C-Suite executives are risking the futures of their businesses, falling into a trap fashioned by their own timidity, according to some new research from consultants Deloitte.
According to the report, which covered people already in the C-suite and those who expect to reach it within the next 10 years, there's near-total agreement that leadership has to be bold to achieve real breakthroughs, but fewer than half of those answering felt that they displayed that quality most or all of the time. Moreover, they don't appear to be making enough effort to instil or encourage it at lower levels. Over half (54%) of current C-suiters admitting to not emphasizing it as a desirable quality when they go recruiting. Barely 40% of those surveyed offer compensation and promotions to those who take risks.
As might be expected, the fear of adopting new technology or otherwise disrupting established business practices is one of the biggest factors at work here. Three of the top four barriers to growth that the C-suite identified are innovation-focused: the rapid pace at which tech changes, the need for new and different skills at your company, and lack of investments in products or processes.
And it's not that executives are unaware of the risks they take by putting off such decisions. Over half the survey respondents said they were afraid that future leaders would jump ship to work at companies where they could work with more advanced technology.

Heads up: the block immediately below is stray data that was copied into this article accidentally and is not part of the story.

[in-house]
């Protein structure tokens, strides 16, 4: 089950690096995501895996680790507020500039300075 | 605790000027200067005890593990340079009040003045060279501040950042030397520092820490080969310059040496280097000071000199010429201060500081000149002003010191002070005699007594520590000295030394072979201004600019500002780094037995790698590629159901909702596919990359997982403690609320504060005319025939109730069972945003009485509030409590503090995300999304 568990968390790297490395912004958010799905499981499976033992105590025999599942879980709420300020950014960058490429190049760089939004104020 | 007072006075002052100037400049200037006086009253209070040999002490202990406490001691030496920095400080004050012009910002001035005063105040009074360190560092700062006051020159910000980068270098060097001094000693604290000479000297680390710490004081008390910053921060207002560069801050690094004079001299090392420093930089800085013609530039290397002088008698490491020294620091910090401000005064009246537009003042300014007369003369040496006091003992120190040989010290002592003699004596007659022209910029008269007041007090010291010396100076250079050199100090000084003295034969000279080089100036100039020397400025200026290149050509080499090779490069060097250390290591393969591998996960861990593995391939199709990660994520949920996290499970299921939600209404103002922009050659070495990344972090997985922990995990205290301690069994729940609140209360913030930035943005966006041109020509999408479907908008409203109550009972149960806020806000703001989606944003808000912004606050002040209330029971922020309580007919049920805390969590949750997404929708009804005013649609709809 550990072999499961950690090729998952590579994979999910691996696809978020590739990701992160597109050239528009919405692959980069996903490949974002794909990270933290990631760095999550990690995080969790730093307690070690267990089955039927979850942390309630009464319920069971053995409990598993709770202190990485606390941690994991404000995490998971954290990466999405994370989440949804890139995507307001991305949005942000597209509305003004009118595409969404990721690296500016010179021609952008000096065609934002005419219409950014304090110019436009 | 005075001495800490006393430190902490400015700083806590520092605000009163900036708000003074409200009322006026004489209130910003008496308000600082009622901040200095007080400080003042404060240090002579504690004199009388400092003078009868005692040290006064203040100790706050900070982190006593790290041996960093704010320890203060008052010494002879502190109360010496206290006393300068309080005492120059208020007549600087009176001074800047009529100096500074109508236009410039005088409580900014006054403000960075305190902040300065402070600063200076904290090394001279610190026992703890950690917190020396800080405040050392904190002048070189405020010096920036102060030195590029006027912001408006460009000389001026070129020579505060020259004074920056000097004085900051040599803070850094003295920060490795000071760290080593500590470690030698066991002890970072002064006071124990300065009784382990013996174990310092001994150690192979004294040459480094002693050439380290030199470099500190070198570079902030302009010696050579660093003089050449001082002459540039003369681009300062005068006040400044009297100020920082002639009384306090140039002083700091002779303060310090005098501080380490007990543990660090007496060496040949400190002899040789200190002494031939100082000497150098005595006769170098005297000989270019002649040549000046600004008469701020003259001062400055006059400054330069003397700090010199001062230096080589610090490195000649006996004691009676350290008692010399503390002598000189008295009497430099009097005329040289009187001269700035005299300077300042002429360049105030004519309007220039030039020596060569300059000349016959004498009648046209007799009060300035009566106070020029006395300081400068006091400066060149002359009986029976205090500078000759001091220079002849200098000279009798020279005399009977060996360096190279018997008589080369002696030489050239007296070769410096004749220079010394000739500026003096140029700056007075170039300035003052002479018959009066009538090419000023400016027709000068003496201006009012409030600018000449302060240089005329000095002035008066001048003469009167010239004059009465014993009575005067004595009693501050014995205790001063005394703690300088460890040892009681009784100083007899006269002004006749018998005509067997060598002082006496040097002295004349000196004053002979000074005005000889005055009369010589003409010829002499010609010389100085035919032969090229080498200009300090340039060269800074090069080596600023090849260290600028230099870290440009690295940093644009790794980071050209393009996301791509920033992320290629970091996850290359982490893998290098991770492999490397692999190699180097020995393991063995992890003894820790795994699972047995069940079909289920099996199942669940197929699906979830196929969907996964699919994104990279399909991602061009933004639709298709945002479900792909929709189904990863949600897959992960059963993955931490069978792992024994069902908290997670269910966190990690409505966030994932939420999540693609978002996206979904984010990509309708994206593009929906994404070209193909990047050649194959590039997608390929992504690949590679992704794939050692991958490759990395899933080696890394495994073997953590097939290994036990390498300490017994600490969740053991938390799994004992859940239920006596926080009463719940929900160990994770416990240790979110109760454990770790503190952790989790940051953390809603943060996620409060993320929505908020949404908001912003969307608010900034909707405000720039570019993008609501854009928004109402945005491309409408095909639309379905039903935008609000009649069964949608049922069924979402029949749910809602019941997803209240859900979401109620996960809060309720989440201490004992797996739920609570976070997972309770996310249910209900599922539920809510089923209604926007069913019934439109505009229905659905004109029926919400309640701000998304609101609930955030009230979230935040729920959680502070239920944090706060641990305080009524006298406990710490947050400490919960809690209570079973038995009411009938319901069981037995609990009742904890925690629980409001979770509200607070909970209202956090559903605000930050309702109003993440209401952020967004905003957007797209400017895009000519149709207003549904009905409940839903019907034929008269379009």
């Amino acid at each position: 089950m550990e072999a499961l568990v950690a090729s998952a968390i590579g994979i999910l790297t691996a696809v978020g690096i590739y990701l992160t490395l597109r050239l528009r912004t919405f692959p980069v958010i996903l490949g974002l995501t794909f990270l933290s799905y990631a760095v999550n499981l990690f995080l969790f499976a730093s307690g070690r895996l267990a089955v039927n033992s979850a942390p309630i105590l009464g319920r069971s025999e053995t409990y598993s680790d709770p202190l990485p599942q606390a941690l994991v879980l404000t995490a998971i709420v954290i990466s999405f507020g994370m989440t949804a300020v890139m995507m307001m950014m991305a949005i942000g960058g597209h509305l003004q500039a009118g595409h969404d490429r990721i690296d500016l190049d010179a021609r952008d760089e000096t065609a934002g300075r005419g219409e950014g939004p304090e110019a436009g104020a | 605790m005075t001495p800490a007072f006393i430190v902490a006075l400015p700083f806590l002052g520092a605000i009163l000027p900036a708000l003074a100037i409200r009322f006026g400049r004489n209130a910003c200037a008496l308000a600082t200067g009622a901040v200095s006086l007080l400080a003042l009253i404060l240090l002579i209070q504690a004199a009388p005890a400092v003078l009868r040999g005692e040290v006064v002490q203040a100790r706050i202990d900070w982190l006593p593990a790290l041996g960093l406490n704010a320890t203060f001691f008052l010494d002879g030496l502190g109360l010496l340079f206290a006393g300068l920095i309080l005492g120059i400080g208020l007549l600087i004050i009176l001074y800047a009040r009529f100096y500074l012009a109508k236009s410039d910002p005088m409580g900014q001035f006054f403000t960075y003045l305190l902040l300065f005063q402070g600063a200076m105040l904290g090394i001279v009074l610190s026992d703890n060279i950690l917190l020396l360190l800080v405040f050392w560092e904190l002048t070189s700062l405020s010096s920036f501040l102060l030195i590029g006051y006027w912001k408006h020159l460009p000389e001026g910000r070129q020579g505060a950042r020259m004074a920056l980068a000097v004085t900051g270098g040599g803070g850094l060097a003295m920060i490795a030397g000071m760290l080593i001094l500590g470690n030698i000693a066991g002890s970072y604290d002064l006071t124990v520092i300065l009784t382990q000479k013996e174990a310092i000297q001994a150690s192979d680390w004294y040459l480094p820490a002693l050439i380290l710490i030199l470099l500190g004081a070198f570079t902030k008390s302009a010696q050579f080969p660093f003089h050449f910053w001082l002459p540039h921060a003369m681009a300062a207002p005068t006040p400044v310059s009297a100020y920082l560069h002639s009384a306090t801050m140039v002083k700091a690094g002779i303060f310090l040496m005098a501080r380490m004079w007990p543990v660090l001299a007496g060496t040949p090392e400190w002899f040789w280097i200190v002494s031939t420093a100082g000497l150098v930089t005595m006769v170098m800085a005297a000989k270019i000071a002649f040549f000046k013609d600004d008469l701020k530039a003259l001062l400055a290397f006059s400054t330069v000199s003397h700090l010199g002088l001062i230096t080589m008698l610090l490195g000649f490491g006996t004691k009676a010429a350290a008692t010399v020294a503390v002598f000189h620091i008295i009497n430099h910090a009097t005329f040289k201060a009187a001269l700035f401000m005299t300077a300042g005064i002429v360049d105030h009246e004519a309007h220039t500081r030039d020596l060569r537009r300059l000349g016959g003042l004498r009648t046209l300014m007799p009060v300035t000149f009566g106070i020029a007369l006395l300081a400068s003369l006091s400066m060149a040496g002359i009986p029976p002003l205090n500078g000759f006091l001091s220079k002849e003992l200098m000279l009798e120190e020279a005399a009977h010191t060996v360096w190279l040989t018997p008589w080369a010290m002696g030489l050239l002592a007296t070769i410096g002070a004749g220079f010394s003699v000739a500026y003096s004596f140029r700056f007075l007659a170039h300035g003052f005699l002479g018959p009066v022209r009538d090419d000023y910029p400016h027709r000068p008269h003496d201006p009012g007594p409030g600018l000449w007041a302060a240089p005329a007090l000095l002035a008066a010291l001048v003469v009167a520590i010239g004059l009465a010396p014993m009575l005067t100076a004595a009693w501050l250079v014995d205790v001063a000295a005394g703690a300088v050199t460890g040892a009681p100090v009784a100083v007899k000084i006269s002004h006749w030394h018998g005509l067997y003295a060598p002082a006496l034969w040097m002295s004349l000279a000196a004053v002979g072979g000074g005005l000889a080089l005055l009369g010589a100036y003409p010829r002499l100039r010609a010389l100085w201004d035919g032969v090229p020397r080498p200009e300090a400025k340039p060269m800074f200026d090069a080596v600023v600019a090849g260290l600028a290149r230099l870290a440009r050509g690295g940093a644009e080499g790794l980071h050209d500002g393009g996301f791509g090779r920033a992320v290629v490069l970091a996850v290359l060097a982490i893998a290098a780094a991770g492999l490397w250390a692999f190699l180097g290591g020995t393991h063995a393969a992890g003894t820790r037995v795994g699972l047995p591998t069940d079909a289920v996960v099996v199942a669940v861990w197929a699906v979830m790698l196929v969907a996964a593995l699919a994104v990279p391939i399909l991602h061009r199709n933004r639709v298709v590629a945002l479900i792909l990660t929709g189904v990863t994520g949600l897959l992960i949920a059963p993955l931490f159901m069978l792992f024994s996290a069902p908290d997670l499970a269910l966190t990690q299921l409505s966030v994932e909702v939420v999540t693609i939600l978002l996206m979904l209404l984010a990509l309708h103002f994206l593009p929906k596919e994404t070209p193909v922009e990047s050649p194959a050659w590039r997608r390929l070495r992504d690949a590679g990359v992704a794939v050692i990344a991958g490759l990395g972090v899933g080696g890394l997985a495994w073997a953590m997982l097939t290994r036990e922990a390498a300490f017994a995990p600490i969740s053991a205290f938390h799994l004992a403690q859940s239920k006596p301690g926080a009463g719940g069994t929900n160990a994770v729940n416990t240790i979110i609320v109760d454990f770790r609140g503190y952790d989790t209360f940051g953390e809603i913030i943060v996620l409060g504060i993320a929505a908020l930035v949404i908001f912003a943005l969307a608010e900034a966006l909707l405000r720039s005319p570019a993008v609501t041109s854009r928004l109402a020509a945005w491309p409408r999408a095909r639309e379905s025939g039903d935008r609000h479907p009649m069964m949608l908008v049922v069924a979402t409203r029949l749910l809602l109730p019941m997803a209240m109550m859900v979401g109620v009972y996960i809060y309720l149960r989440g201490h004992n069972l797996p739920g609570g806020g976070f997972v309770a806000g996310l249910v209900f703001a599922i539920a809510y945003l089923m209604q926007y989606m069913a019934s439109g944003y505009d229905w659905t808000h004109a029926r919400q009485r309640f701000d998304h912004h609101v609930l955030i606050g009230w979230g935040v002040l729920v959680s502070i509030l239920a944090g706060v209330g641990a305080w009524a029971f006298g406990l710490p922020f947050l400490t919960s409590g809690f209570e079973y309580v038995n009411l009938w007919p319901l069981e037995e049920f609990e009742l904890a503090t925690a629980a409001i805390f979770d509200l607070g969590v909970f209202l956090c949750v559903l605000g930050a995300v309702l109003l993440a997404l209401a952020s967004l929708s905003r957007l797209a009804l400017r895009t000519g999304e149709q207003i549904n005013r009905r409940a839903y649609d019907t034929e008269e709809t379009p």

"Being a bold leader is about having the confidence to make decisions that disrupt and therefore transform your business, preparing it for the future. It's also about taking an integrated approach to decision making," said Janet Foutty, CEO and chairman of Deloitte Consulting.
One approach for an executive too scared to push innovation internally is, of course, to outsource it to a strategic partner. However, Deloitte's survey showed that only 35% of executives collaborate with outside organizations.
Even when they do make efforts to innovate, executives' focus is often too narrow, usually zeroing in on products and services, or customer experience. Only one in four companies are focused on improving areas such as organizational models, staff training or business processes.
Despite all of these shortcomings, over two-thirds of the C-suite executives interviewed said they were confident about outperforming their competition in the next year, thanks to their own leadership abilities--and their belief that they could innovate better than the rest.